As I mentioned earlier today, Niwot Ridge is about 45 minutes drive from UCAR headquarters in Boulder (which hosts the IPCC WG1 TSU). I’ve identified 5 archived chronologies from Niwot Ridge, including two chronologies discussed in Kienast and Luxmoore 1988 as contradicting Graybill’s claims of enhanded post-1950 growth. Graumlich 1991 distinguished the two studies on the basis of altitude, but I pointed out that, at Niwot Ridge, the Graybill PIFL site was actually lower in altitude than the Kienast and Luxmoore sites (both PCEN). I also pointed out that Woodhouse did a PIFL study at the same altitude as Graybill, a few miles away. Anyway, here are the 5 tree ring width chronologies (there’s also an MXD chronology not shown so far.)
Niwot Ridge chronologies. Red- Graybill PIFL ‘ blue Woodhouse PIFL. 1) Hansen-Bristow PCEN; 2) Woodhouse PIFL; 3) Graybill PIFL; 4) Kienast PCEN; 5) Schweingruber PCEN (used in Kienast and Luxmoore).
The differences between the site chronologies are obviously quite remarkable. The Kienast and Schweingruber site chronologies do not appear to have been taken more than a few hundred yards from the Graybill chronology, although the species PCEN- Engelman spruce) differs from Graybill’s IFL (limber pine). However, Woodhouse is exactly the same species at the same altitude from a few miles away.
Here’s something amusing re MBH. The Woodhouse and Graybill site chronologies (both PIFL, both at the same altitude) are both used in MBH (for some reason, the Schweingruber and Kienast chronologies are not used, although many Schweingruber chronologies are). What are the weights of the two sites in the MBH98 PC1?
So the HS-shaped series has a weight nearly 100 times larger than the non-HS shaped series, even though these are series of the same species within a couple of miles of one another. TCO has been grinding about why I regard this weighting as erroneous and what the correct weights should be? Or whether the "real " problem is the principal components methodology or the proxies?
I find it very difficult to be a judge at that particular beauty contest. How can one look at such disparate chronologies and come away with any view as to what the "correct" weighting is? How can both the Graybill chronology on the one hand and the Woodhouse/Kienast/Schweingruber chronologies on the other hand both be meaningful "proxies"? Yes, the HS shaped series is given 100 times the weight of the other series, but this is not just an error in geographical weighting. There’s something wrong with the method, as we’ve said from the beginning, with its biased picking; it’s not just that the geographic weights are wrong, but that it’s severely biased.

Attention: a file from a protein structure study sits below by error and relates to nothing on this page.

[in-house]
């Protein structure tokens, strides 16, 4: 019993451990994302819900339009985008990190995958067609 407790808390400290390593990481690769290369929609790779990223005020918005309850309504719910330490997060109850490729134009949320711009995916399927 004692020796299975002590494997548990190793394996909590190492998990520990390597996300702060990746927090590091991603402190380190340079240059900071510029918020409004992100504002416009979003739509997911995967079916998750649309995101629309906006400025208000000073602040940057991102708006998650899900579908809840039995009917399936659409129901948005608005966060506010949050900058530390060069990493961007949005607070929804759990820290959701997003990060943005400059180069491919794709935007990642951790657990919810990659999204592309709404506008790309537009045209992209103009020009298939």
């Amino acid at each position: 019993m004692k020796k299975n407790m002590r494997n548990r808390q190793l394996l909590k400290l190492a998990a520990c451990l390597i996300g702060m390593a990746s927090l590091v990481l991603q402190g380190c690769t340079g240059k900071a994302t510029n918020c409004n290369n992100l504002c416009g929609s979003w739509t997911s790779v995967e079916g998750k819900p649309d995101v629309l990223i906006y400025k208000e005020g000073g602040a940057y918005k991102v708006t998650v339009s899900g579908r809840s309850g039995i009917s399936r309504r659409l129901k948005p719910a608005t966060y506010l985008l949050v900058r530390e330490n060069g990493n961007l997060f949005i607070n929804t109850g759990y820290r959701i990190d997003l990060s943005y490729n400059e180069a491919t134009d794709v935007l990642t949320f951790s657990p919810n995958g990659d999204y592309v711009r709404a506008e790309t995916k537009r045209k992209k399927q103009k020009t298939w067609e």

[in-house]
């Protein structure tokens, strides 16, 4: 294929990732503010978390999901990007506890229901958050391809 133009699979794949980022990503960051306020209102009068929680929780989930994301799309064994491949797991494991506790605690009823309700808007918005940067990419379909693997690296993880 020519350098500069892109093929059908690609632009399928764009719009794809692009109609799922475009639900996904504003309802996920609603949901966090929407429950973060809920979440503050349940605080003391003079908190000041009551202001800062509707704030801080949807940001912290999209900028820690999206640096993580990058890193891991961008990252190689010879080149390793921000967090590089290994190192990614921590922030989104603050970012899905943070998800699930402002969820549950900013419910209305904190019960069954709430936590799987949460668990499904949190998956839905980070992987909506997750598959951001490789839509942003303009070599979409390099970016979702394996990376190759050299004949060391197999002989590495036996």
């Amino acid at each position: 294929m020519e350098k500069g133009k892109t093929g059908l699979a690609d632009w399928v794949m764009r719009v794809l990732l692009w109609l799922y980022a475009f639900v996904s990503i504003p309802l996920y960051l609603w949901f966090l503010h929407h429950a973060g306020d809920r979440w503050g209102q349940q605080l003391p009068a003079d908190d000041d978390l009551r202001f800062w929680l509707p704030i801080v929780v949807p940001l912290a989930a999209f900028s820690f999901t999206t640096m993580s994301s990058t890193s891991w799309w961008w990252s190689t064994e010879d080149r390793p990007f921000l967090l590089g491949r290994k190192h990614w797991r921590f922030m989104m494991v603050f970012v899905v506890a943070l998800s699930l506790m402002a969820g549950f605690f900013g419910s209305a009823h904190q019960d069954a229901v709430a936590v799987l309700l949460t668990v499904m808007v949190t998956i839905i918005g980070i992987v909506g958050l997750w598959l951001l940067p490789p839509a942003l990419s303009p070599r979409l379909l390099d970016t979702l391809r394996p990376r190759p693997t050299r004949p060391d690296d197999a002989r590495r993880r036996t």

There’s also something fundamentally wrong with the confidence intervals claimed for tree ring chronologies. You see a statistic called the Subsample Signal Strength or Expressed Population Signal, where under the circumstances of any of these sites, the dendro people would claim that their signal is accurate to within very small percentages – but such claims are clearly unreconciliable with the big divergences between nearby series – a completely different Divergence Problem than the NAS Panel has in mind, but a big one nevertheless.
Another issue that I’m beginning to wonder about: how solid is the Graybill data anyway? The discrepancy between the HS-shaped Graybill series and the very different appearing Woodhouse, Kienast and Schweingruber series is worrying, although the Hansen-Bristow series has points in common with Graybill. There’s a lot of weight being placed on Graybill’s data – don’t you think that someone within the past 20 years should have replicated his results? (Oh, wait a minute, Hughes did resample Sheep Mountain in 2002 – it’s just that he hasn’t reported the results.) Tomorrow or the next day, I’m going to post up some worrying aspects to the Jacoby-D’Arrigo series at Churchill, Manitoba.
Here is a figure showing the Graybill and Woodhouse PIFL chronologies on the same scale. Their correlation is 0.46. Graybill said that he was particularly looking for strip bark trees. Maybe that accounts for the difference. But the difference in 20th century HS-ness between samples taken by two different researchers on the same trees at the same elevation within a couple of miles of one another is pretty amazing and needs to be reconciled.